Ključne riječi
Clinical Decision-making; Periodontics; Radiology; Tooth Extraction

Hrčak ID: 220903

URI
https://hrcak.srce.hr/220903

▼ Article Information



Introduction

Periodontal disease is highly prevalent worldwide (1-3) and may lead to important consequences such as tooth loss (4-6). Early diagnosis and treatment founded on patient participation and plaque control contribute to better prognoses. Apart from the therapeutic approach, there is clinical evidence that plays an essential role in prognosis. Clinical attachment loss, probing depth, tooth mobility and furcation involvement are the relevant evidence of periodontal disease and as such may guide clinical decisions (7).

Additionally, dentomaxillofacial imaging has proven to be a determinant tool for treatment planning in Periodontology (8). More specifically, panoramic radiographs represent one of the most common types of dental examinations used in dental practice, thus offering an overview of the interface between the teeth and bones (9). Over the last few years, dental images have become even more important among other advances in periodontal treatment. Initially focused on preventive care (10), Periodontology has entered the spotlight of complex therapeutics that includes tissue regeneration, improvement of systemic conditions and oral rehabilitation (11).

The scientific progress that has occurred in dentomaxillofacial imaging and Periodontology has benefited clinical performance but also culminated in a broad range of available therapeutic options. Deciding between these options has become a challenging task for dentists and patients. Professional training in the field, clinical experience and the patient’s socioeconomic condition are ranked among the decision-making factors in the scientific literature (12-14). Based on the hypothesis that radiographic exams contribute to the decision-making process and that several factors may influence the therapeutic approach in Periodontology, this study aimed to assess the decisions of dentists for maintaining or extracting teeth in patients with periodontal disease.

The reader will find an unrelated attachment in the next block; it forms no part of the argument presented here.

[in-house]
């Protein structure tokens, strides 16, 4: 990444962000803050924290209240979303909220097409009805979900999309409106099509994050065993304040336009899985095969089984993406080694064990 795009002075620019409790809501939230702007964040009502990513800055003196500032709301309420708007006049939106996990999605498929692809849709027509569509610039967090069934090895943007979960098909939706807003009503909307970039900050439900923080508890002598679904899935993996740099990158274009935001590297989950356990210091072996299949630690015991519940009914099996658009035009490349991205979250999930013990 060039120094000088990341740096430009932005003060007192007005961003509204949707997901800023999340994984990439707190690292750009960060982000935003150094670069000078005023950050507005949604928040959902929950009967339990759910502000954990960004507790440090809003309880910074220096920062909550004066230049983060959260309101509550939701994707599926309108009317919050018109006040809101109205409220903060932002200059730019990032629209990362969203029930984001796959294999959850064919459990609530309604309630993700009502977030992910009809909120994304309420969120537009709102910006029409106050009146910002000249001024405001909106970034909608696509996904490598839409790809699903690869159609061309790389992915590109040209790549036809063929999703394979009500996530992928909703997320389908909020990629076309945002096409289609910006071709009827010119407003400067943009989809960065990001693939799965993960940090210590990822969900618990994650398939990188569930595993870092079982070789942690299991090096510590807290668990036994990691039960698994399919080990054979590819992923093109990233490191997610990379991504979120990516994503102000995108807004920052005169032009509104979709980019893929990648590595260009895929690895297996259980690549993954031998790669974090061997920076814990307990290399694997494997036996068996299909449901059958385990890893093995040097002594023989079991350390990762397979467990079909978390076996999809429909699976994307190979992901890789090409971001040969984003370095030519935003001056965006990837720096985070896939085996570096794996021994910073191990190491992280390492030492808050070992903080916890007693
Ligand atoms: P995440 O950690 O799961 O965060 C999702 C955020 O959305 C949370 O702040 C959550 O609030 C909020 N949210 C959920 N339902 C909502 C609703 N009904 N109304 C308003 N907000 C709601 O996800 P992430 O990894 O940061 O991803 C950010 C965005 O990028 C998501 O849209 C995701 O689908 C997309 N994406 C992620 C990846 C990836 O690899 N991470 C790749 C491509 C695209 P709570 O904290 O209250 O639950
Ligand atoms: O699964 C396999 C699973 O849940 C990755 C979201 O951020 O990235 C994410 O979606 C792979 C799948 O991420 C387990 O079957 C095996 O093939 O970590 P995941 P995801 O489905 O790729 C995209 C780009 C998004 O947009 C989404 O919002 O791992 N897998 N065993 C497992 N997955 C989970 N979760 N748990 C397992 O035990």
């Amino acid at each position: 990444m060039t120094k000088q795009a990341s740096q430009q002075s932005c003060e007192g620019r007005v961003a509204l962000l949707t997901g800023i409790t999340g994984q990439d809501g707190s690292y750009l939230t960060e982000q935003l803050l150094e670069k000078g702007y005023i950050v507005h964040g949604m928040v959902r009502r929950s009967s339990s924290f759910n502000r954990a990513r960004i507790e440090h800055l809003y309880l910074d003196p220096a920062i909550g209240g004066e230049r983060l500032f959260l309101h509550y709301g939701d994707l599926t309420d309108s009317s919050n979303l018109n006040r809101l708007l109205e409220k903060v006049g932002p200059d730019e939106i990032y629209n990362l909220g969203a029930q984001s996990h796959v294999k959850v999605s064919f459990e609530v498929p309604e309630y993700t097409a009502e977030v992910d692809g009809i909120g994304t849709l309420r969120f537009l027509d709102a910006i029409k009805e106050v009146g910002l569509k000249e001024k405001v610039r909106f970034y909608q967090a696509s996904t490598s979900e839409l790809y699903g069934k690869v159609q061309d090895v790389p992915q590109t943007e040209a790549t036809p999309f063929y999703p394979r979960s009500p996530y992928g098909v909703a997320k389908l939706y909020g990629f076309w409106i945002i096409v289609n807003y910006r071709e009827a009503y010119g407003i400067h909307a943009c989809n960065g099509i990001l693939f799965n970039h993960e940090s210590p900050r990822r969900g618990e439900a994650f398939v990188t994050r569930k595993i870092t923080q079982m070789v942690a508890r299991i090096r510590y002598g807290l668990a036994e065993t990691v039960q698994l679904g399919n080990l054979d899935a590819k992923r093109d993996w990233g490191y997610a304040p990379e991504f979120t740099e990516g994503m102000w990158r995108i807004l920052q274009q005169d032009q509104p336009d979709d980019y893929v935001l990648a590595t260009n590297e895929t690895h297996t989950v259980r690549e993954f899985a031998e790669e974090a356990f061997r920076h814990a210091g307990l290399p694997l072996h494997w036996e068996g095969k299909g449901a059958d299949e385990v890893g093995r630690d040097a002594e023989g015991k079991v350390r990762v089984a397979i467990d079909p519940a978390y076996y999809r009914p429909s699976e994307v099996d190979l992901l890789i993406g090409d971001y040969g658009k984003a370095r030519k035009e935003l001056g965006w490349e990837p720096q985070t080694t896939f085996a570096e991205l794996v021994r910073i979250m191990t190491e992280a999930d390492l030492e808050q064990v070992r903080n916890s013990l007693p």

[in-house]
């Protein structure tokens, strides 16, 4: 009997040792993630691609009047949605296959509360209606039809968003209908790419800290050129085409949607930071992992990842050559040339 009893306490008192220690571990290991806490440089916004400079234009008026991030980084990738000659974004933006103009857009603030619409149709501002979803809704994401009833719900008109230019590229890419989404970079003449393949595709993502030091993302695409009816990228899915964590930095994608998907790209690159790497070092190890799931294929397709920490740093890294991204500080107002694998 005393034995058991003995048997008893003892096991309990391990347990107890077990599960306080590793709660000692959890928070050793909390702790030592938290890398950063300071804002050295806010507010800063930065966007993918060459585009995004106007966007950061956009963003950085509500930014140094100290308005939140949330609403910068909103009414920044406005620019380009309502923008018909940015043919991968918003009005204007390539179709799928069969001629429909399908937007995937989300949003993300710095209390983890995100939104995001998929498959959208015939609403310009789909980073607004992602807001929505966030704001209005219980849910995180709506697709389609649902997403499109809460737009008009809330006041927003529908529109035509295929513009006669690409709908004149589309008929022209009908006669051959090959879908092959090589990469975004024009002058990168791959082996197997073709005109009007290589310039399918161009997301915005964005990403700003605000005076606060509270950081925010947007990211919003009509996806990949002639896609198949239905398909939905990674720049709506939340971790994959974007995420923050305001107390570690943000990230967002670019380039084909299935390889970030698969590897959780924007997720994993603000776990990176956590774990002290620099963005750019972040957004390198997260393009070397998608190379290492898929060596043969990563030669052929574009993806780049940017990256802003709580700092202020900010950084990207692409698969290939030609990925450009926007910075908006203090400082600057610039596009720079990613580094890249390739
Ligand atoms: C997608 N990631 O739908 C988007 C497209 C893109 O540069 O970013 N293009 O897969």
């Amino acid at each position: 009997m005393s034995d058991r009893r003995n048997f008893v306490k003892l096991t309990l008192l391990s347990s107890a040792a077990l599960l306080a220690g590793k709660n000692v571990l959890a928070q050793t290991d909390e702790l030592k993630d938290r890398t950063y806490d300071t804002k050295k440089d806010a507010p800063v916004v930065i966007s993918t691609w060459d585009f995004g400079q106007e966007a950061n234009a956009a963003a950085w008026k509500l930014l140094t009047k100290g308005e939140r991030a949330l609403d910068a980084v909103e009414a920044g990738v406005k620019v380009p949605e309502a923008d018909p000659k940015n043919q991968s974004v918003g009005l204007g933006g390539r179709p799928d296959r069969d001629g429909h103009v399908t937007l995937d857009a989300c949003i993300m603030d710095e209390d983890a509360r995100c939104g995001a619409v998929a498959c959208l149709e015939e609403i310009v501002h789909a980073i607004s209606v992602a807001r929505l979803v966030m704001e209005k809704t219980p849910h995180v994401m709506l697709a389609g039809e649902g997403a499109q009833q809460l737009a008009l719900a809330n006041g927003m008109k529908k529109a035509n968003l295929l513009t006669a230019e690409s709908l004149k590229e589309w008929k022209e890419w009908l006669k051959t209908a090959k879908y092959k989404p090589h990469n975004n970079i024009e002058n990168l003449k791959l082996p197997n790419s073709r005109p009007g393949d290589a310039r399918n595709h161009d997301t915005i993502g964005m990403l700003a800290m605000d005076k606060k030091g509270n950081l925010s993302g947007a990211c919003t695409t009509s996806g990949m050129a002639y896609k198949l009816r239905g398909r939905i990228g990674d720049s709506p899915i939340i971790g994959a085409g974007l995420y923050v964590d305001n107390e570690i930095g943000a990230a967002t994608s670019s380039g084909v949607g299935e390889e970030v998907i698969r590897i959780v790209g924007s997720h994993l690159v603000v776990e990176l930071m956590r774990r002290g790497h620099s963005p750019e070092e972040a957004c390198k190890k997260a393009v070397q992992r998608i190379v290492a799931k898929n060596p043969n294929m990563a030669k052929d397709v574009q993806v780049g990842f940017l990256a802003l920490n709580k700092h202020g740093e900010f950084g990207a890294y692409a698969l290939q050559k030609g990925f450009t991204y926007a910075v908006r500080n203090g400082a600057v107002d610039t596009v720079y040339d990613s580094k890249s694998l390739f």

Material and methods

Study design

A quantitative questionnaire-based cross-sectional and observational study was designed and conducted after the approval of the local Committee of Ethics in Human Research (protocol: 64611317.6.0000.5083).

Setting and Participants

The target sample consisted of general dentists (Group 1) and periodontologists (Group 2) of Goiânia – a capital city in Central Brazil. The inclusion criteria for Group 1 consisted of dentists registered at the State Council of Dentistry AND (that work within general dentistry OR any other specialty different than Periodontology), In Group 2, the inclusion criterion consisted of dentists properly registered as specialists in Periodontology at the State Council of Dentistry. In both groups, the exclusion criterion consisted of dentists with professional practice outside the capital city. During sampling, 423 general dentists and 84 periodontologists were reached in their dental offices, professional meetings and in training courses.

Variables

The dentists reached in the sampling phase received soft- or hard-copies of an adapted questionnaire (15). Questionnaires were designed to retrieve personal information from each dentists, such as, gender, age, field of practice (periodontologist or not), years of experience in practice and the type of undergraduate program (public or private). Additionally, four cases were presented to the dentists (Figures 1-4{ label needed for fig[@id='f2'] }{ label needed for fig[@id='f3'] }{ label needed for fig[@id='f4'] }). Each of the cases had a brief description and a panoramic radiograph (Table 1).

Figure 1 – Panoramic radiograph of the patient presented in case #1
ASC_53(2)_141-149-f1
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Figure 2 – Panoramic radiograph of the patient presented in case #2
ASC_53(2)_141-149-f2
{ label needed for fig[@id='f3'] }
Figure 3 – Panoramic radiograph of the patient presented in case #3
ASC_53(2)_141-149-f3
{ label needed for fig[@id='f4'] }
Figure 4 – Panoramic radiograph of the patient presented in case #4
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Table 1 – Description of the four cases presented to general dentists and periodontologists in the questionnaire
Case Sex Age General
health
Bad
habits
Current prosthesis Oral
hygiene
Probing
depth
Tooth
mobility
Personal
will
1 F 55 No systemic diseases None A pair of maladaptive removable partial prostheses Poor Teeth #17,37,47: 6mm. 4mm in all the other teeth All the teeth with
grade 2
Maintaining her teeth and further prosthetic rehabilitation
2 M 48 No systemic diseases Smoking and drinking A single maladaptive removable partial prosthesis in the maxilla Poor Teeth #13,15: 4mm; #16,17,18: 6mm; #27,37,36,48: 9mm Teeth #35,45: grade 1; #36,48: grade 3. All the maxillary teeth: grade 2 Extracting all his teeth.
3 M 65 Obese Sugar eating A single maladaptive removable partial prosthesis in the mandible Poor Teeth: #38,34,47: 8mm; Maxillary teeth: grade 1; mandibular teeth: grade 2 Having long-term better outcomes